Citizens of the United States, as consumers of news and participants in democracy, must prioritize reliable journalism.
Last week, nearly a thousand journalists were laid off. Employees for Huffington Post, Buzzfeed News and newspapers owned by print media giant Gannett Co. lost jobs. It’s another blow in a long line of hits to the newspaper industry. In 2018, New York Times CEO Mark Thompson said that “I believe at least 10 years is what we can see in the U.S. for our print products,” but that newspapers would shift their strategies to deal with these trends.
With so many layoffs happening, though, that doesn’t seem to hold quite true. Fewer employed journalists means a reduction in quality or quantity of news. They simply do not have the time or energy to investigate every tip, cultivate sources and write substantial pieces the way a fully-staffed newsroom could. Is this the way print media dies? Inconclusive, but it is a punch on the chin to democracy.
Newspapers are vital to living in a society where elected officials make decisions about your day-to-day life. Your taxes, roads and school districts are regulated and budgeted for by others. The news tracks these decisions and notifies the public about items of concern. Maybe that makes the news depressing, but it’s also a reflection of your reality.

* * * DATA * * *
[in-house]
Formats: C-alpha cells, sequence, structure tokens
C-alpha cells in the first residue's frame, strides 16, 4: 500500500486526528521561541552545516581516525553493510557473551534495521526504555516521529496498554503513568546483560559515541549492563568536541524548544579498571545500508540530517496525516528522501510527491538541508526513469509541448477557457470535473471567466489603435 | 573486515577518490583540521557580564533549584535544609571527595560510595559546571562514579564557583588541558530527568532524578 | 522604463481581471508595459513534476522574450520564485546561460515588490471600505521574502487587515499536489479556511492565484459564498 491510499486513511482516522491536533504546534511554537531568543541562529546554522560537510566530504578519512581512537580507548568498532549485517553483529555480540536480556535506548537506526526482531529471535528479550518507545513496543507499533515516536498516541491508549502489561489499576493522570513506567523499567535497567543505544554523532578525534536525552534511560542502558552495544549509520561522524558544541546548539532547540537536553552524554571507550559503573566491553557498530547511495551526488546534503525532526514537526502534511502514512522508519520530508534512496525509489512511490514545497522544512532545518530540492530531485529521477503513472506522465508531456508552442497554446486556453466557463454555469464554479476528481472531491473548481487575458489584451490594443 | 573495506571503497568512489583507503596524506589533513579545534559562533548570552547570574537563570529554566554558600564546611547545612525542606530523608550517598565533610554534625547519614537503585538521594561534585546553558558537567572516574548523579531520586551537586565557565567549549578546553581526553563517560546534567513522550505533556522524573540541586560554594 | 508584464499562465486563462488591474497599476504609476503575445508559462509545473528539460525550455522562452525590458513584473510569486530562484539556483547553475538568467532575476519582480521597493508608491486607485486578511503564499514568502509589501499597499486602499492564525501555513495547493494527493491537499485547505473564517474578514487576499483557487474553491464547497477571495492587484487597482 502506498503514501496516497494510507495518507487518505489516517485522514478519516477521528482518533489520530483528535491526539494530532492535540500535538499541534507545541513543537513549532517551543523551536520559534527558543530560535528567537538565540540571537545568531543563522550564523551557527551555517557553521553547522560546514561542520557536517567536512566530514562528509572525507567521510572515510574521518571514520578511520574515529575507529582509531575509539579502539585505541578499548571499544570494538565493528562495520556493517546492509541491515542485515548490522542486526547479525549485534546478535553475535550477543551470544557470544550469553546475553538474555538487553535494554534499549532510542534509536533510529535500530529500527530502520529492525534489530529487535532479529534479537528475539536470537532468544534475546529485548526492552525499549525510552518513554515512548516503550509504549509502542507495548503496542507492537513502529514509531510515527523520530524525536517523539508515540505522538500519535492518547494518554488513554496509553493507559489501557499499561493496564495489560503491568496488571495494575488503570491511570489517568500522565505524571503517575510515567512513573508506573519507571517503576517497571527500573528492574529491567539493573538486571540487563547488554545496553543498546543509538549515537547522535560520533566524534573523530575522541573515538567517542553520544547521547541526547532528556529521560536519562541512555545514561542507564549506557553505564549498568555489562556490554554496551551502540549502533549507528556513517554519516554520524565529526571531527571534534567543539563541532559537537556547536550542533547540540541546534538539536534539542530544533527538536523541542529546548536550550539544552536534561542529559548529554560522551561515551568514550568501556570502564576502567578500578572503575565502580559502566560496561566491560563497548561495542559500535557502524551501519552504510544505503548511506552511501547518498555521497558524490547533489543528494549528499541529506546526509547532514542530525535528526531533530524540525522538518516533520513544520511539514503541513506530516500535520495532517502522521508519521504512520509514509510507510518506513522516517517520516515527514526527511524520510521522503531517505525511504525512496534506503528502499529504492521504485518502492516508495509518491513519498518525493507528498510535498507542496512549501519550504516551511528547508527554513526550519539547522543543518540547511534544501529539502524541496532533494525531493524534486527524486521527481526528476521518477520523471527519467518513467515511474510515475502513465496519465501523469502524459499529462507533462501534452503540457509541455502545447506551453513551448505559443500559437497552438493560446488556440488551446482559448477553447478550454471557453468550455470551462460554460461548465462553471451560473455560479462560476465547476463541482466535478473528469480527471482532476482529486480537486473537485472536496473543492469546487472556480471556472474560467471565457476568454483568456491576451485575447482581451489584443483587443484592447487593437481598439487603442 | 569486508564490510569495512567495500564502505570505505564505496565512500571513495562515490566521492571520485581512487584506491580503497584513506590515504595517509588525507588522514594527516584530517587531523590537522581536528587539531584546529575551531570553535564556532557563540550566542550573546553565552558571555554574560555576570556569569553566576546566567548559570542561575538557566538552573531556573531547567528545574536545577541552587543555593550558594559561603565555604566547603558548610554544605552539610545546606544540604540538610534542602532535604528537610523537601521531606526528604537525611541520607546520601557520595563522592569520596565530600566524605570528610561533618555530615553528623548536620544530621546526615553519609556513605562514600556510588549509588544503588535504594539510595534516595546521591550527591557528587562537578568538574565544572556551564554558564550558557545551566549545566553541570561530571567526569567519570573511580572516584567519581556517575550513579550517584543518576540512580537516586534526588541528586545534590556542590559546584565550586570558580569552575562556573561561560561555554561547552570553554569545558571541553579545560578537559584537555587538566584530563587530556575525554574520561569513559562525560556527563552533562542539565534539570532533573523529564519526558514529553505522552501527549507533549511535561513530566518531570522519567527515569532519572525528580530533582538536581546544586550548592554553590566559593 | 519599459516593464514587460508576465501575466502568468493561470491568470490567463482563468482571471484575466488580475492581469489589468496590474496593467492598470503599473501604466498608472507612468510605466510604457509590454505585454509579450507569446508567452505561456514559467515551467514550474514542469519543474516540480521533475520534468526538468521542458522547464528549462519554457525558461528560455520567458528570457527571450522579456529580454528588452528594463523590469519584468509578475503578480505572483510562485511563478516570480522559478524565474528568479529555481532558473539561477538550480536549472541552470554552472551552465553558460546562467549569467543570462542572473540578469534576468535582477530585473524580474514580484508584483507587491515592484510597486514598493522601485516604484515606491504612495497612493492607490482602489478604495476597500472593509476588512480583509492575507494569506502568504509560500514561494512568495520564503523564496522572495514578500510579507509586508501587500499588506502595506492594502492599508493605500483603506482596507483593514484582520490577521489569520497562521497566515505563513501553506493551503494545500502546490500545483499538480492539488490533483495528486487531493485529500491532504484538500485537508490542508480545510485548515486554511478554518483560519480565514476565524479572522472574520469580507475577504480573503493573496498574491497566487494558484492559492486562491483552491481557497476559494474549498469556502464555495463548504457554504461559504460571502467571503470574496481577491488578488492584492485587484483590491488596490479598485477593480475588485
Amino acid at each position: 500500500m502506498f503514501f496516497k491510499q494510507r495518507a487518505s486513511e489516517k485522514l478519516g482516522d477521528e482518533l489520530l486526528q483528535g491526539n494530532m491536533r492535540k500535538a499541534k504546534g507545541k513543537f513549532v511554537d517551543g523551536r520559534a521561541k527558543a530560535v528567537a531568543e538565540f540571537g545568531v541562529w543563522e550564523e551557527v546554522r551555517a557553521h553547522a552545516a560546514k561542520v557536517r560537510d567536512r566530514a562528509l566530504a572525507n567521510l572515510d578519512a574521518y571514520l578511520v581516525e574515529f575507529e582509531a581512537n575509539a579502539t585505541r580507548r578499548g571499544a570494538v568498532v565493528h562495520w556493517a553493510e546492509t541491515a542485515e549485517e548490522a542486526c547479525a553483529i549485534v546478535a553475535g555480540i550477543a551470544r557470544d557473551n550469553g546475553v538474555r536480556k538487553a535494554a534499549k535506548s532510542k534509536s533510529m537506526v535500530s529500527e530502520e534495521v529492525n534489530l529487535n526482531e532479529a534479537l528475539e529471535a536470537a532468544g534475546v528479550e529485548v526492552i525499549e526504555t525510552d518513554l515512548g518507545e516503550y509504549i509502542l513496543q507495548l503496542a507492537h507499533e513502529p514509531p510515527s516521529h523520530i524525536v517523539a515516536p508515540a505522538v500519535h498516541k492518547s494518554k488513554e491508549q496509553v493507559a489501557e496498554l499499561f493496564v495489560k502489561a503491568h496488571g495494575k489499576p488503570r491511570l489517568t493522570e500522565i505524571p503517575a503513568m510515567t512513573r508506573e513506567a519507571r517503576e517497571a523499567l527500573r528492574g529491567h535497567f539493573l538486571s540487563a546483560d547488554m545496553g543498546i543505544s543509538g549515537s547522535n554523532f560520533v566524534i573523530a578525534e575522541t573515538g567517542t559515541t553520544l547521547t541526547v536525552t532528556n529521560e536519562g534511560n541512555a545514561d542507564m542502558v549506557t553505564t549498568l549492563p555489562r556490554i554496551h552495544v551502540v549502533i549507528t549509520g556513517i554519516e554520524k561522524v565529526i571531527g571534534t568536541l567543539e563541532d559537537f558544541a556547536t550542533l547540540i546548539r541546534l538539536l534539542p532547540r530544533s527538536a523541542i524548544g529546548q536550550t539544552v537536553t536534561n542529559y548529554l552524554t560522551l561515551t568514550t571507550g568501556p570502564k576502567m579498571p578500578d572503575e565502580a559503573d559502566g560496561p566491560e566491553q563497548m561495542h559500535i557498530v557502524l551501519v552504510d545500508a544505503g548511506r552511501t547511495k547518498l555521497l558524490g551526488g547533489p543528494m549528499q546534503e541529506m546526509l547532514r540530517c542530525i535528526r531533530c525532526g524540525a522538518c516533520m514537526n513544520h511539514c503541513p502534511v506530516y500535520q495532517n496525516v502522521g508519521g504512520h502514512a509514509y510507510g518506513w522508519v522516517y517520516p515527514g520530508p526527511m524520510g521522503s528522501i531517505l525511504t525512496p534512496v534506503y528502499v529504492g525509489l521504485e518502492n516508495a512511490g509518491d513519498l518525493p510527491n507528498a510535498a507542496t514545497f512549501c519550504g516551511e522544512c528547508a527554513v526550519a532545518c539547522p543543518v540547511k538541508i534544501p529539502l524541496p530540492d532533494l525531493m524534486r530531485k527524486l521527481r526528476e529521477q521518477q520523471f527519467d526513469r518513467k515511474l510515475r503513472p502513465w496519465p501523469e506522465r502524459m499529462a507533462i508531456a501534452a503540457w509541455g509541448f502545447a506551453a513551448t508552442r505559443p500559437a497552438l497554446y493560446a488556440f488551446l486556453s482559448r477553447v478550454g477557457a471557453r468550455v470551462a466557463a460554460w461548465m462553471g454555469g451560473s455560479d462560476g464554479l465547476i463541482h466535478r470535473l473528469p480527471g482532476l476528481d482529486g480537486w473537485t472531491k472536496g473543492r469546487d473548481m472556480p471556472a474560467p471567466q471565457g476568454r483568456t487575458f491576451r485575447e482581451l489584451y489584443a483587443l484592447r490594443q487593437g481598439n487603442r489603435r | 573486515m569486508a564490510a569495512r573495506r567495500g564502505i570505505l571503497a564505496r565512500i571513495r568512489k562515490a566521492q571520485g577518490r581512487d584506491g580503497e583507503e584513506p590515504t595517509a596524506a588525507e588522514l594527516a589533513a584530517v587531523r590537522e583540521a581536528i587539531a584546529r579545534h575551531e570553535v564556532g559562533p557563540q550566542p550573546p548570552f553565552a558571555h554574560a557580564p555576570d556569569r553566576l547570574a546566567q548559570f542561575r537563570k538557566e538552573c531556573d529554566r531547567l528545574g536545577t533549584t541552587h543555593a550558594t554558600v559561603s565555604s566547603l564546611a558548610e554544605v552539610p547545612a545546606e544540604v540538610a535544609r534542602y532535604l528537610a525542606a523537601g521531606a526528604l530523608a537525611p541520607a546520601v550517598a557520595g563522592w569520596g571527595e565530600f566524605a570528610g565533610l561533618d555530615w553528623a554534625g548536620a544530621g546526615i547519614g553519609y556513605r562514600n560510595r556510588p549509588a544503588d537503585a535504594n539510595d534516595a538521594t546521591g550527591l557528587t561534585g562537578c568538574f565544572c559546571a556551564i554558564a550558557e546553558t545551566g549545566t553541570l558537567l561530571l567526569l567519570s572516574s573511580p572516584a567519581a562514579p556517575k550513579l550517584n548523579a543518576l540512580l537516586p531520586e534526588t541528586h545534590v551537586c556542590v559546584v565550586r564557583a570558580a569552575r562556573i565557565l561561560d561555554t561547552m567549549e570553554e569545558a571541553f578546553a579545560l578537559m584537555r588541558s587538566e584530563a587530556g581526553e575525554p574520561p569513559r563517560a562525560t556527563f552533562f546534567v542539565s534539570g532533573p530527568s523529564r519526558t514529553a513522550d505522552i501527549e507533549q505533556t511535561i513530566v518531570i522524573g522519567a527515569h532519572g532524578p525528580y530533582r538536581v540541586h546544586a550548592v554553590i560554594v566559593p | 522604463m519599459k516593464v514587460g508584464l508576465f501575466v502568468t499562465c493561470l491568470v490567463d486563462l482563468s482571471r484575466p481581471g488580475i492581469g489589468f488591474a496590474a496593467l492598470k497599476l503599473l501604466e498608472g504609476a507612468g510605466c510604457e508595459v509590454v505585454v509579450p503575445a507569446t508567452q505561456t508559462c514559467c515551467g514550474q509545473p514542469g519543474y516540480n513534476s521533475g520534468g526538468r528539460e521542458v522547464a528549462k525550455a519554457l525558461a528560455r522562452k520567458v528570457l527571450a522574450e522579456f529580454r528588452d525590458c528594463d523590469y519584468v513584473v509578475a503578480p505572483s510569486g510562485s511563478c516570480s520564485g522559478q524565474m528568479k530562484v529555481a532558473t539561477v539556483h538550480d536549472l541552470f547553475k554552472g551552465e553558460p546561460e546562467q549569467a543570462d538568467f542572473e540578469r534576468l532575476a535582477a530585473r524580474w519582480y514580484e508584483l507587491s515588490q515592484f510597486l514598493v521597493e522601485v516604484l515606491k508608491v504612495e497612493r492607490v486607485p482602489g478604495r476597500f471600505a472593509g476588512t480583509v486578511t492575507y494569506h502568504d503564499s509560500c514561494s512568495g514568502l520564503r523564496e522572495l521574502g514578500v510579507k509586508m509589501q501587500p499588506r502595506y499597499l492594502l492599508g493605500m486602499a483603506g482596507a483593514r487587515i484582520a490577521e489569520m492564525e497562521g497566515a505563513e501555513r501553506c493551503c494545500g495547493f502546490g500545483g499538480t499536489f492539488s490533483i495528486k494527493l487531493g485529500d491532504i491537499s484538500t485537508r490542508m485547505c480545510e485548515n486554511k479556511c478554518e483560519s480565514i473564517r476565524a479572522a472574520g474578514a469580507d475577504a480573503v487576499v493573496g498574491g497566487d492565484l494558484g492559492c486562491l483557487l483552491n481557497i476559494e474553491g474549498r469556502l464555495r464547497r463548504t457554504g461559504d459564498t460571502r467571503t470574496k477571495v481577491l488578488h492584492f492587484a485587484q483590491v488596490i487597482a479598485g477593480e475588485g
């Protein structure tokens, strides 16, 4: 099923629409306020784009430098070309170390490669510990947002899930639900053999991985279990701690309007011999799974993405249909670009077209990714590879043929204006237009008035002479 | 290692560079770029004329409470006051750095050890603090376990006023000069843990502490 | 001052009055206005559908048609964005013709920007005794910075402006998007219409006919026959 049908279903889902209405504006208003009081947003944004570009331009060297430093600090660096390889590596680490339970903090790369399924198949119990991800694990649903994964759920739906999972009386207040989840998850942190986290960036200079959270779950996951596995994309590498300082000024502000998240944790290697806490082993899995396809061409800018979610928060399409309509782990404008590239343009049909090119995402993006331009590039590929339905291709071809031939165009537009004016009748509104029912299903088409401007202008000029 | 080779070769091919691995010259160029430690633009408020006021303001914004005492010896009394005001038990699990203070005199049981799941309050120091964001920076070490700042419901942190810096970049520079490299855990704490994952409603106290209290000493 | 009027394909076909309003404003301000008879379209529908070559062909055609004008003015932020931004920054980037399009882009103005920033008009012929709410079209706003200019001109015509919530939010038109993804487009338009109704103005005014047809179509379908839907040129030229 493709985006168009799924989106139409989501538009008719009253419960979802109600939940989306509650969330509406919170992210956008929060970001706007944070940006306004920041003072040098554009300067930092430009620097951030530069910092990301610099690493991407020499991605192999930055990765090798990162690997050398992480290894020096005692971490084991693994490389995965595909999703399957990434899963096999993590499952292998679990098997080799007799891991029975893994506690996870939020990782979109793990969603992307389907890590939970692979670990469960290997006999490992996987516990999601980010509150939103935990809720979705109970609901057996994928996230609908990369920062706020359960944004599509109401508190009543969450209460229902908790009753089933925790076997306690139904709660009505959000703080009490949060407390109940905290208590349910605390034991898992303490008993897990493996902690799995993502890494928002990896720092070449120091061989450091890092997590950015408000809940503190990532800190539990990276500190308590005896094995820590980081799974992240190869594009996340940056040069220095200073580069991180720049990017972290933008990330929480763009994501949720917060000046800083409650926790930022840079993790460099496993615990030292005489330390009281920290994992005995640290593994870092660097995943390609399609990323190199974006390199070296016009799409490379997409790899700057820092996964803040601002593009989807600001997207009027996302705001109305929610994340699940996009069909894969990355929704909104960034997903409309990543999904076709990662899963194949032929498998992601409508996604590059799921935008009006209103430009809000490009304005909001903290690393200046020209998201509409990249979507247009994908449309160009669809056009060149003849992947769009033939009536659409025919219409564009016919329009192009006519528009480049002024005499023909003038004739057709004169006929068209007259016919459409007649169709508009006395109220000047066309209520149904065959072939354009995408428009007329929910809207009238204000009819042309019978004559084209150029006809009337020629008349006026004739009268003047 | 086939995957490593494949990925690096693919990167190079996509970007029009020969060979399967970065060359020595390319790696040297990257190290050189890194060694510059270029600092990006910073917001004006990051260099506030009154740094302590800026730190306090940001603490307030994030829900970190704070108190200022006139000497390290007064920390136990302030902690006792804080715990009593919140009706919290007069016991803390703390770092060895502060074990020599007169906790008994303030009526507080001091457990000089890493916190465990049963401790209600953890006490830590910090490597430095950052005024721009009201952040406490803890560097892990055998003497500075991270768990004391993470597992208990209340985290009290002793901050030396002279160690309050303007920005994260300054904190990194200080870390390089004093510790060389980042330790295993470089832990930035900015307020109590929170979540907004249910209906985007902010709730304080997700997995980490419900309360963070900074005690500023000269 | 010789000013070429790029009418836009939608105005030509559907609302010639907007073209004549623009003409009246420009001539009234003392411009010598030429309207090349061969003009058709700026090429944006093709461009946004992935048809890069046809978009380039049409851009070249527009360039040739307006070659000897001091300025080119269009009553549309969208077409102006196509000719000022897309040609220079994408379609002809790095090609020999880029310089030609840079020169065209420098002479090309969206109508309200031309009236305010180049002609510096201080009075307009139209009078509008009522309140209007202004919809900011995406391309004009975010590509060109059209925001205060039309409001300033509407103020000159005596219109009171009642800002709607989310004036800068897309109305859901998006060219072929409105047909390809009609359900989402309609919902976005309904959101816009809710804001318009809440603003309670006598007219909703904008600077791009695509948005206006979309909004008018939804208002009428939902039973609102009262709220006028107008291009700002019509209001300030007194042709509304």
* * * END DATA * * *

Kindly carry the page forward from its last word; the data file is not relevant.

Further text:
The work these people do is important: it uncovers the ways, surprising and shocking and sometimes mundane, that people are affected by social and federal forces bigger than themselves. It is unequivocally necessary. To say otherwise is to disrespect the journalists who dedicate their lives to uncovering truth and to give in to the naive belief that the powers that be will have your best interests at heart. Breaking news: this presidency proves that the U.S. is one uninformed election away from disaster.
So what’s to blame for this downward spiral in print media? Most revenue for newspapers comes from advertising. But advertising is moving online, print media costs money and America is losing faith in journalism. Journalism hasn’t adapted to consumer trends, and that problem lies squarely at the feet of the CEOs and presidents of the corporations that own newspapers. It hasn’t captured the advertising market it will need to continue to pay reporters and create a thriving journalism scene that will create a culture of accountability.
But regardless of how newspapers are currently funded, the general public needs to make news a priority. We need to support journalism now more than ever and work to suggest and create sustainable news models that benefit the public and allow journalists to continue their work.
Professions are shaped by the people who work in and support them. America has not supported accountability or truth recently. It is our job, as citizens in a democracy, to pursue truth and hold our governments and elected officials accountable. “Fake news” is a problem that we ourselves created by refusing to take the extra five seconds to google news and news sources. We share it, and then we blame honest-to-goodness journalism for the consequences of our laziness.
If we want to revitalize our government, we have to put time, money and effort into our news. You don’t have to read every paper in the nation, but turn off your ad blocker when you check L.A. Times. Encourage your grandparents to buy a subscription to the Washington Post. Donate to NPR. Share news stories from your local paper on Facebook. Vet your news sources. Engage with news stories that matter to you. For the love of all that’s honest and worthwhile, support the truth in whatever way you can.